Apple's smart call waiting system automatically puts incoming calls on hold, supports voice to text

in General Discussion edited January 2014
A filing with the U.S. Patent and Trademark Office on Thursday revealed Apple's invention for an intelligent call waiting system that uses contextual clues to play back pre-defined "please hold" messages or translate voice mails into text.

Apple's patent, titled "Dynamic context-based auto-response generation" covers a system in which a phone holds an incoming call when the user is temporarily unavailable, playing back pre-recorded messages based on a determined situation or manual input.

The application builds on the current call-waiting features implemented in iOS 6, which offer users the option of denying an incoming call with a preset text message or simply sending it straight to voicemail, by automatically putting calls on hold without forcing a user to break communication with their original caller.

In its simplest iteration, the invention covers an automated solution that places an incoming call on hold if a user is temporarily busy. For example, if the user is already using the phone, the incoming caller will hear a pre-recorded message asking them to hold on the line until the initial call is completed. These custom messages can be played back in accordance to a set of rules defined by the user or in response to a given situation, an example being a meeting.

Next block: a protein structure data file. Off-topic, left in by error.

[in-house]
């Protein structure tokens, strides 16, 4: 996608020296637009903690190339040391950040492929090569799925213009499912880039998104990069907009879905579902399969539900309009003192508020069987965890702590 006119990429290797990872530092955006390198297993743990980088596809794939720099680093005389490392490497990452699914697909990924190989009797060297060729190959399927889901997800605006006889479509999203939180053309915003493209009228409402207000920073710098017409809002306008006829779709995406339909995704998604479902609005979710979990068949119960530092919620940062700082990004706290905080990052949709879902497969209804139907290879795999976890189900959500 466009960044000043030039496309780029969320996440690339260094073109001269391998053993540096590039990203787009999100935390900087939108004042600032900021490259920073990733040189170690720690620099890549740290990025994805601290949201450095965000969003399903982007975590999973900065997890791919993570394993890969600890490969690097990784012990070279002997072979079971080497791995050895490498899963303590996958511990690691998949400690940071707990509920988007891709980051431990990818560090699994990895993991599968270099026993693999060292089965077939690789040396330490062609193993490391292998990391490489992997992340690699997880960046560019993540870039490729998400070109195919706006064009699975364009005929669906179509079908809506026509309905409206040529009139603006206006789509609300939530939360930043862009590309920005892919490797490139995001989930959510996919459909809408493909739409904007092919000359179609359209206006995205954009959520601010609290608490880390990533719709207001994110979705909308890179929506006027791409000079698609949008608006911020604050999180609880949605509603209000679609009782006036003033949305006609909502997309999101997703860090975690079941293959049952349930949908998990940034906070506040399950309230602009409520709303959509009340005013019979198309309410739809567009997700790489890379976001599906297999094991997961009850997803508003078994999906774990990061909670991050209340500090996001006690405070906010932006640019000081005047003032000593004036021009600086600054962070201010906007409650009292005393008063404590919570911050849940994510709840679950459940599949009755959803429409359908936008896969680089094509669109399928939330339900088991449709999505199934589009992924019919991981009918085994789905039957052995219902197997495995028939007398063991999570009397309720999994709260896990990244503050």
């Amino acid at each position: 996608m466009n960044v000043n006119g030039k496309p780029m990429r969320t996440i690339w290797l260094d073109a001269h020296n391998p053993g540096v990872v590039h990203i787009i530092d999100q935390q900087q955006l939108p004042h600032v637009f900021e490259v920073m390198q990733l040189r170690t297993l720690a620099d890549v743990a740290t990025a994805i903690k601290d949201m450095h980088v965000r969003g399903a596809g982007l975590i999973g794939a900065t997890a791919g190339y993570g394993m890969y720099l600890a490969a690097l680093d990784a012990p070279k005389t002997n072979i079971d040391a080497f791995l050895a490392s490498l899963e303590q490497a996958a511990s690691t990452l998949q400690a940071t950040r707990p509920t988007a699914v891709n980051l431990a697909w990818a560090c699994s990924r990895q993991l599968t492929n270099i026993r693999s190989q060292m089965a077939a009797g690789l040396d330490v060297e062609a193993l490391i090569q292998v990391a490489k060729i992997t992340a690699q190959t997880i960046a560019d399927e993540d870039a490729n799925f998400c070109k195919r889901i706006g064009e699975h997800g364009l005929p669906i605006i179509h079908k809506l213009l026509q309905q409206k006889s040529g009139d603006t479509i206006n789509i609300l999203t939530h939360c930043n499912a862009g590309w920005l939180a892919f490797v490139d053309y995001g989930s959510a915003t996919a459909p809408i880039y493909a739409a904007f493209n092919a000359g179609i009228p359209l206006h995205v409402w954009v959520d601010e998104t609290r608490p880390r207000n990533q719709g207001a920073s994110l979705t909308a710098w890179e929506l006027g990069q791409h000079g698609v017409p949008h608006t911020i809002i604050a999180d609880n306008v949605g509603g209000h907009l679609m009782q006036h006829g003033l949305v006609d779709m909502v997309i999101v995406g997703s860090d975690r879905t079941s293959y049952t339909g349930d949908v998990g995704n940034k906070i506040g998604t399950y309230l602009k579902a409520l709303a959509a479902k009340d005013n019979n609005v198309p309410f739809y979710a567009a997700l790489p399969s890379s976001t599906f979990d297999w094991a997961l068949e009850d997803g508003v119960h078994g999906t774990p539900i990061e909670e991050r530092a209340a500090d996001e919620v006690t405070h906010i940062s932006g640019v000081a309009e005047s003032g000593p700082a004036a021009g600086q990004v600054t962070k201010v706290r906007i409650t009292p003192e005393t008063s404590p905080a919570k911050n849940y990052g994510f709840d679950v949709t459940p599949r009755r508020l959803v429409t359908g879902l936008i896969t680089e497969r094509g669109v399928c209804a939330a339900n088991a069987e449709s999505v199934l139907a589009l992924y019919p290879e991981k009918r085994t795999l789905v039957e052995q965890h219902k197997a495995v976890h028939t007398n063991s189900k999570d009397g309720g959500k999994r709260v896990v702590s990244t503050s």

Another embodiment calls for the playback of a message that requests the caller to speak, at which point a speech-to-text converter will translate and display the incoming caller's message on the device's screen. A user can then take action by either texting back or selecting another recorded message to ask the caller to hold. Once again, the pre-recorded message will be played either automatically or through manual input by the user.

The patent also allows for an estimated hold time to be entered through an on-screen user interface, with the corresponding information being relayed to the incoming caller who can choose to leave a message or call back.

As for automation, the system can use a device's internal sensors, such as an accelerometer or GPS, to determine when to play certain recordings. For example, if it is determined that a user is driving or participating in some other activity that would preclude them to answer a call, a message may ask the caller to leave a voice mail. Alternatively, a device equipped with a GPS module can recognize when a user is in the conference room of their office, suggesting that a business meeting is taking place, and choose to ask the caller to hold.

The patent was filed in June and is attributed to Craig A. Peitrow and Carlos M. Salinas.
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